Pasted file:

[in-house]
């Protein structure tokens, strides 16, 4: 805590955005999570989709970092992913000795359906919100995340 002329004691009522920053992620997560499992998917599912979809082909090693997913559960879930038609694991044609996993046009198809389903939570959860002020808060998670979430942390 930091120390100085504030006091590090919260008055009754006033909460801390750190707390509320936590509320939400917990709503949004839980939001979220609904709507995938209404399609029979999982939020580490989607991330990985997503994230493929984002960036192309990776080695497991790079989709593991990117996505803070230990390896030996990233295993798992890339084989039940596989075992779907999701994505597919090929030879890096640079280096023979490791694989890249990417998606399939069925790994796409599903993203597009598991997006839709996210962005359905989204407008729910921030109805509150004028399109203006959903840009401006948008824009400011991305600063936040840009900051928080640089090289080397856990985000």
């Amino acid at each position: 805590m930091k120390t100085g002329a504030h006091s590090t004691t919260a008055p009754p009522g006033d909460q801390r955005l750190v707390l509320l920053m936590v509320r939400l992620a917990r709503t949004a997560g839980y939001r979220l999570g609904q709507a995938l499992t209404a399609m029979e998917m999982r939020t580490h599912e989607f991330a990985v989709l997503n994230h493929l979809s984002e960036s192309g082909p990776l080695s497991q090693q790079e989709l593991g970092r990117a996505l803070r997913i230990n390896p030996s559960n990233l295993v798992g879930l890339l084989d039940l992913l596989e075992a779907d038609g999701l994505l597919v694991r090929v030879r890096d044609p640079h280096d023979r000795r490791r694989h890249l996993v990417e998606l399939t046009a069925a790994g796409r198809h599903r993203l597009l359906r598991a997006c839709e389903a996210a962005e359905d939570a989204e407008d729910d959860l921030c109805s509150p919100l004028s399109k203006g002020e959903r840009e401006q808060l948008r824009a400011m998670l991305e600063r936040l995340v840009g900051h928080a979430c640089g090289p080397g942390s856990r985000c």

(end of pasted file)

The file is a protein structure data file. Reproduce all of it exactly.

[in-house]
């Protein structure tokens, strides 16, 4: 805590955005999570989709970092992913000795359906919100995340 002329004691009522920053992620997560499992998917599912979809082909090693997913559960879930038609694991044609996993046009198809389903939570959860002020808060998670979430942390 930091120390100085504030006091590090919260008055009754006033909460801390750190707390509320936590509320939400917990709503949004839980939001979220609904709507995938209404399609029979999982939020580490989607991330990985997503994230493929984002960036192309990776080695497991790079989709593991990117996505803070230990390896030996990233295993798992890339084989039940596989075992779907999701994505597919090929030879890096640079280096023979490791694989890249990417998606399939069925790994796409599903993203597009598991997006839709996210962005359905989204407008729910921030109805509150004028399109203006959903840009401006948008824009400011991305600063936040840009900051928080640089090289080397856990985000």
């Amino acid at each position: 805590m930091k120390t100085g002329a504030h006091s590090t004691t919260a008055p009754p009522g006033d909460q801390r955005l750190v707390l509320l920053m936590v509320r939400l992620a917990r709503t949004a997560g839980y939001r979220l999570g609904q709507a995938l499992t209404a399609m029979e998917m999982r939020t580490h599912e989607f991330a990985v989709l997503n994230h493929l979809s984002e960036s192309g082909p990776l080695s497991q090693q790079e989709l593991g970092r990117a996505l803070r997913i230990n390896p030996s559960n990233l295993v798992g879930l890339l084989d039940l992913l596989e075992a779907d038609g999701l994505l597919v694991r090929v030879r890096d044609p640079h280096d023979r000795r490791r694989h890249l996993v990417e998606l399939t046009a069925a790994g796409r198809h599903r993203l597009l359906r598991a997006c839709e389903a996210a962005e359905d939570a989204e407008d729910d959860l921030c109805s509150p919100l004028s399109k203006g002020e959903r840009e401006q808060l948008r824009a400011m998670l991305e600063r936040l995340v840009g900051h928080a979430c640089g090289p080397g942390s856990r985000c």